More talk, less action: toward sensible health care reform

Today I’m pleased to have a guest post from Lois Shepherd, author of If That Ever Happens to Me: Making Life and Death Decisions after Terri Shiavo. Shepherd was a lawyer living in Tallahassee during the sensational days of the Schiavo case. Her book strips away the politics and semantics that tend to oversimplify the… Continue Reading More talk, less action: toward sensible health care reform

Your Weekend To-Do List

Yes, you! Cool stuff happening this weekend. Radio, Internet, and Real-Life events that deserve your attention: Robert McElvaine on All Things Considered – Today, Friday, to discuss FDR’s letters from Americans and the letter-reading habit President Obama has picked up. I know, we teased you earlier in the week because we thought his conversation would… Continue Reading Your Weekend To-Do List

Harwood follows up on ethical issues at stake in the octuplets case

  We’ve had a lot of passionate responses to Karey Harwood’s recent guest post about the ethical issues surrounding the California octuplets case. Harwood gave some helpful responses for further reading in the comments thread to that post. Here, we’re pleased to have a follow-up post from her, in which she addresses the pressures on… Continue Reading Harwood follows up on ethical issues at stake in the octuplets case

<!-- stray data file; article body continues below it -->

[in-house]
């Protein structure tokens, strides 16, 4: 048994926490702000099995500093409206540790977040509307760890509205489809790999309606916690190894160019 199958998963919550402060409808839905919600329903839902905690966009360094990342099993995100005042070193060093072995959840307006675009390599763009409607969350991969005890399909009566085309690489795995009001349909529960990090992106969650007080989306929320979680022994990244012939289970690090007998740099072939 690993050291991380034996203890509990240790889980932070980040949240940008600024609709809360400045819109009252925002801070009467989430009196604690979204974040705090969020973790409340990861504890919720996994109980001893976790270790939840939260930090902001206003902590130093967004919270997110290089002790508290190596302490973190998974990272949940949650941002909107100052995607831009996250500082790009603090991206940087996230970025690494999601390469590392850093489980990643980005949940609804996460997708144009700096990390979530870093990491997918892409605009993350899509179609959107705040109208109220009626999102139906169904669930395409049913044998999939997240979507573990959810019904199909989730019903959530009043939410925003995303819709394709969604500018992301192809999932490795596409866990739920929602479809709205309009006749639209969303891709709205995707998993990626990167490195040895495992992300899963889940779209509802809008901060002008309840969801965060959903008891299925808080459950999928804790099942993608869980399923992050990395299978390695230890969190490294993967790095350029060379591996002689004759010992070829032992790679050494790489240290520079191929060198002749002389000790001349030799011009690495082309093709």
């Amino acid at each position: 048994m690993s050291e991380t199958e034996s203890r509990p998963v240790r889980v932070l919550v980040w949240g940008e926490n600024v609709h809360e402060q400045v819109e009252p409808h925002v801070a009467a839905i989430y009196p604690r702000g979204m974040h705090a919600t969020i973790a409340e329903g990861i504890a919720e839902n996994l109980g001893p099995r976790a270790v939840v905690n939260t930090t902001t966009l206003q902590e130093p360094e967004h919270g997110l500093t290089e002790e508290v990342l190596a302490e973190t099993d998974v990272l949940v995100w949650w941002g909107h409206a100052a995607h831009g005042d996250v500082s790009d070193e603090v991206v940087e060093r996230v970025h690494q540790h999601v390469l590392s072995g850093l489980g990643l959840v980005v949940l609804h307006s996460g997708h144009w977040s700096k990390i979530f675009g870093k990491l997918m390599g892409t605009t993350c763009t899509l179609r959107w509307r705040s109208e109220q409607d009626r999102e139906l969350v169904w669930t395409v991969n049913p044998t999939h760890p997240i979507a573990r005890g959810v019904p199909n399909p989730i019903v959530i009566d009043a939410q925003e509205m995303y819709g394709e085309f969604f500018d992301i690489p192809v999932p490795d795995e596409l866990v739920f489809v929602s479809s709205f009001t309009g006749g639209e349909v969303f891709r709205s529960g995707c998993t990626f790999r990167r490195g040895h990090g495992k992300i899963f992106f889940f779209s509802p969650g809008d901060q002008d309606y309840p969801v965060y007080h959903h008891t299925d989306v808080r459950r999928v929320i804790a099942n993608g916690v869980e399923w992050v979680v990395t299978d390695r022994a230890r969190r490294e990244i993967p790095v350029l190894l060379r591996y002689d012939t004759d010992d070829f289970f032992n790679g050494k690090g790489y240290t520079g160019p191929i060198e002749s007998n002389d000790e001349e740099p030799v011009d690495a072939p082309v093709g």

An Idol from UNC – Chapel Hill

Yes, this is a blog posting about American Idol. I’m in charge of the blog for a while and I’m going to write about things that I think should be brought to the public’s attention.  And Anoop Desai is certainly one of those things. Back in a former life I was a Children’s Librarian in… Continue Reading An Idol from UNC – Chapel Hill

Ethics and the California octuplets case

When news about a woman who had given birth to octuplets last week first hit the airwaves, the story was that all had survived the premature Caesarean delivery, and the eighth kid was one doctors hadn’t even known was coming! Surprise! Within days, however, as we learned more about the birth family – that the… Continue Reading Ethics and the California octuplets case